Pottery going places through rural women


The Kuniyur hamlet in Tirunelveli district is just like any other typical village in Tamil Nadu. The village has dusty pathways, and people live in packed small huts. Though majority of the villagers, for them even Chennai is a city of dreams, have not seen the outside world, Kuniyur’s fame has crossed the seven seas and reached the shores of the US.

The Kuniyur village is popular among the Americans for its mastery over pottery. The pots and other related products made by the traditional pottery workers of this small hamlet are being exported to foreign countries, including the US. And the pillar behind this initiative is 52-year-old Shanthi and the voluntary organization who gave a lending hand to the pottery industry of the village.

The ancestors of Shanthi were involved in pottery business, and she too is making pots and other earthenware to make ends meet. But changing times threw up many challenges for her. Shanthi’s income dipped due to natural calamities and lack of proper soil to make clay, and she found it extremely difficult to continue with the vocation. Shanthi and her husband could earn only a paltry Rs 50,000 per year and life became hard for this couple, who has two kids, as demand for pottery went southwards.


Two years ago, Shanthi approached Srinivasan Services Trust, which had been established by industrialist T V Sundaram Iyengar to protect traditional industries and help workers in the rural areas, to bail her out.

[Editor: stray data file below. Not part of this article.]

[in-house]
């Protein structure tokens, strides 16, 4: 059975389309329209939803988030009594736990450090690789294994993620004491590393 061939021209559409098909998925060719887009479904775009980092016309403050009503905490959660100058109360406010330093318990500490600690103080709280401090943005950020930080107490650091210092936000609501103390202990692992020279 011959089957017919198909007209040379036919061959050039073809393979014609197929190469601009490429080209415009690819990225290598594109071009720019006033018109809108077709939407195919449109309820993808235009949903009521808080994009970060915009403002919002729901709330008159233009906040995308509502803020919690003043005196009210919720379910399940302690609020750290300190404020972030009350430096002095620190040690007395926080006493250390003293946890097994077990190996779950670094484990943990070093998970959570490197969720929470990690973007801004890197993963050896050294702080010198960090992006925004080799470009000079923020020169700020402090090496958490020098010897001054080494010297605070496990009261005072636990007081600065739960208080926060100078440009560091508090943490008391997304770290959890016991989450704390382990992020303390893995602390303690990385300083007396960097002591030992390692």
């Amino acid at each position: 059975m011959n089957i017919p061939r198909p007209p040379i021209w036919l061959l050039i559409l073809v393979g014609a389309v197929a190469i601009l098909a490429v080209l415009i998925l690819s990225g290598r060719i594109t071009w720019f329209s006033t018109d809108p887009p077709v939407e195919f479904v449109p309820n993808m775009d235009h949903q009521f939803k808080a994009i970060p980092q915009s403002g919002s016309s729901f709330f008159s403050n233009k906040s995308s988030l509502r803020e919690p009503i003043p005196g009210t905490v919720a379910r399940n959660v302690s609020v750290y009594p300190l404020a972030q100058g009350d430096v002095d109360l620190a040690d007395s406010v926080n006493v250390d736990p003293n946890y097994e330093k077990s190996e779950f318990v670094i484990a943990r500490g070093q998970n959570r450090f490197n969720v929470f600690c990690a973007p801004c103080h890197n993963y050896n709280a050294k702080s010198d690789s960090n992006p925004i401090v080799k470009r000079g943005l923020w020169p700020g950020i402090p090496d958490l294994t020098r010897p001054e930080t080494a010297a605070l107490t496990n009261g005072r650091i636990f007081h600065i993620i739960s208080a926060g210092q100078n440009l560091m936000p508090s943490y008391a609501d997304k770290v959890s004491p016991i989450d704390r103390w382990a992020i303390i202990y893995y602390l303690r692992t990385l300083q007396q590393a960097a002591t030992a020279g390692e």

Eventually, the trust took steps to form a cluster group - Narmada - under the leadership of Shanthi to protect the pottery industry of Kuniyur village.

The group had the responsibility to make the workers aware about the government benefits that were due to them. ‘Narmada’ started to gain popularity within a span of two years and its products started to reach the Chennai markets, and also made a mark in the US. Twenty workers are working under Shanthi and each family is netting a revenue of Rs 2.5 lakh per year.

Shanthi and her friends are firmly sticking to the traditional values while taking the pottery industry to new heights. Quality soil found in the village is used to make pots and other products. All markets, including foreign, are impressed by the uniqueness of the earthenware churned out from the Kuniyur village.

The ultimate goal of ‘Narmada’ is to follow the culture and traditions in pottery and not to compete with multi-national companies, and that paid dividends.

When the industry gained momentum, the state government started to source soil from neighbouring places and consigned the raw materials to the village free of cost. Besides Tamil Nadu, the products of ‘Narmada’ are sold in Kerala, Karnataka and Maharashtra.


The new workers are given a two-day training. The pots and other articles, which are manufactured at a cost of Rs 30 to Rs 40, are fetching close to Rs 500 in the market. Each woman in the group has an income of Rs 15,000 per month, which is credited to their respective bank accounts. The women have also learned to withdraw money through ATM kiosks.

Muthukumar, Shanthi’s nephew and an employee of a hotel in the US, had sent videos of the pottery-making process to his American friends during a visit to his home village. And that was the start of a steady flow of orders from the US, and Muthukumar became an agent there. The business started to grow steadily though the only marketing tool was word-of-mouth publicity. The relatives of Muthukumar in Thoothukudi had put in place a business model as the number of orders kept increasing.

Now, Muthukumar is Narmada’s marketing head in the US, and around 15,000 pots have hit the US markets to date. Shanthi’s aim is to make available Kuniyur pots and other related products across the nation, and in other countries too, besides providing a steady income to rural women.